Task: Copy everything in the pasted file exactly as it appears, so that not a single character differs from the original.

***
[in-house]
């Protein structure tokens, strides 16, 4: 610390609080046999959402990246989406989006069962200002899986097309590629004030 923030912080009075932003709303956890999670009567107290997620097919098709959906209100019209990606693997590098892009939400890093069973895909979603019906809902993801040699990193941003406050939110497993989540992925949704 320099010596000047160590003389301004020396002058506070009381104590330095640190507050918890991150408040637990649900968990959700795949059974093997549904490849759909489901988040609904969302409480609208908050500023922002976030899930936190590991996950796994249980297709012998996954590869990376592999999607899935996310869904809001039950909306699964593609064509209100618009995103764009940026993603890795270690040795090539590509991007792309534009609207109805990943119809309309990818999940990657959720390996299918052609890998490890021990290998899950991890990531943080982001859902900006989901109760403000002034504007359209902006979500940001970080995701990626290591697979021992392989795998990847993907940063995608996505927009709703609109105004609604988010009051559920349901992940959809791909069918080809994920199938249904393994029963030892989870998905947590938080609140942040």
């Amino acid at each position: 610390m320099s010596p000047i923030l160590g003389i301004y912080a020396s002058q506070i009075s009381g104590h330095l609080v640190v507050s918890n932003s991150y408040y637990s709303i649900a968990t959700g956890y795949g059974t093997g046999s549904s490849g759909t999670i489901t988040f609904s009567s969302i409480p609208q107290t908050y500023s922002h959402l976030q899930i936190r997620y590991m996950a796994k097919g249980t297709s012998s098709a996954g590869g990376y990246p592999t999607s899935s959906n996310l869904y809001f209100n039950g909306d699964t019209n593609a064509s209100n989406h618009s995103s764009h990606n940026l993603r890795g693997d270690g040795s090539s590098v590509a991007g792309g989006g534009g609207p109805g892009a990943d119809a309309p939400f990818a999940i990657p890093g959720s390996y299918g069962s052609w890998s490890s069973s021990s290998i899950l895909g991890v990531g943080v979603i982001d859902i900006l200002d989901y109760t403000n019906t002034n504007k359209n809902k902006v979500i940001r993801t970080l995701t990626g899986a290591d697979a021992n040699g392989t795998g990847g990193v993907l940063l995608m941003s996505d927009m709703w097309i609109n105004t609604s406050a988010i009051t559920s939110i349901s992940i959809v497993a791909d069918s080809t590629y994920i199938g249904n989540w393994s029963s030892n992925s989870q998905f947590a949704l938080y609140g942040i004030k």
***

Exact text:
[in-house]
């Protein structure tokens, strides 16, 4: 610390609080046999959402990246989406989006069962200002899986097309590629004030 923030912080009075932003709303956890999670009567107290997620097919098709959906209100019209990606693997590098892009939400890093069973895909979603019906809902993801040699990193941003406050939110497993989540992925949704 320099010596000047160590003389301004020396002058506070009381104590330095640190507050918890991150408040637990649900968990959700795949059974093997549904490849759909489901988040609904969302409480609208908050500023922002976030899930936190590991996950796994249980297709012998996954590869990376592999999607899935996310869904809001039950909306699964593609064509209100618009995103764009940026993603890795270690040795090539590509991007792309534009609207109805990943119809309309990818999940990657959720390996299918052609890998490890021990290998899950991890990531943080982001859902900006989901109760403000002034504007359209902006979500940001970080995701990626290591697979021992392989795998990847993907940063995608996505927009709703609109105004609604988010009051559920349901992940959809791909069918080809994920199938249904393994029963030892989870998905947590938080609140942040």
């Amino acid at each position: 610390m320099s010596p000047i923030l160590g003389i301004y912080a020396s002058q506070i009075s009381g104590h330095l609080v640190v507050s918890n932003s991150y408040y637990s709303i649900a968990t959700g956890y795949g059974t093997g046999s549904s490849g759909t999670i489901t988040f609904s009567s969302i409480p609208q107290t908050y500023s922002h959402l976030q899930i936190r997620y590991m996950a796994k097919g249980t297709s012998s098709a996954g590869g990376y990246p592999t999607s899935s959906n996310l869904y809001f209100n039950g909306d699964t019209n593609a064509s209100n989406h618009s995103s764009h990606n940026l993603r890795g693997d270690g040795s090539s590098v590509a991007g792309g989006g534009g609207p109805g892009a990943d119809a309309p939400f990818a999940i990657p890093g959720s390996y299918g069962s052609w890998s490890s069973s021990s290998i899950l895909g991890v990531g943080v979603i982001d859902i900006l200002d989901y109760t403000n019906t002034n504007k359209n809902k902006v979500i940001r993801t970080l995701t990626g899986a290591d697979a021992n040699g392989t795998g990847g990193v993907l940063l995608m941003s996505d927009m709703w097309i609109n105004t609604s406050a988010i009051t559920s939110i349901s992940i959809v497993a791909d069918s080809t590629y994920i199938g249904n989540w393994s029963s030892n992925s989870q998905f947590a949704l938080y609140g942040i004030k």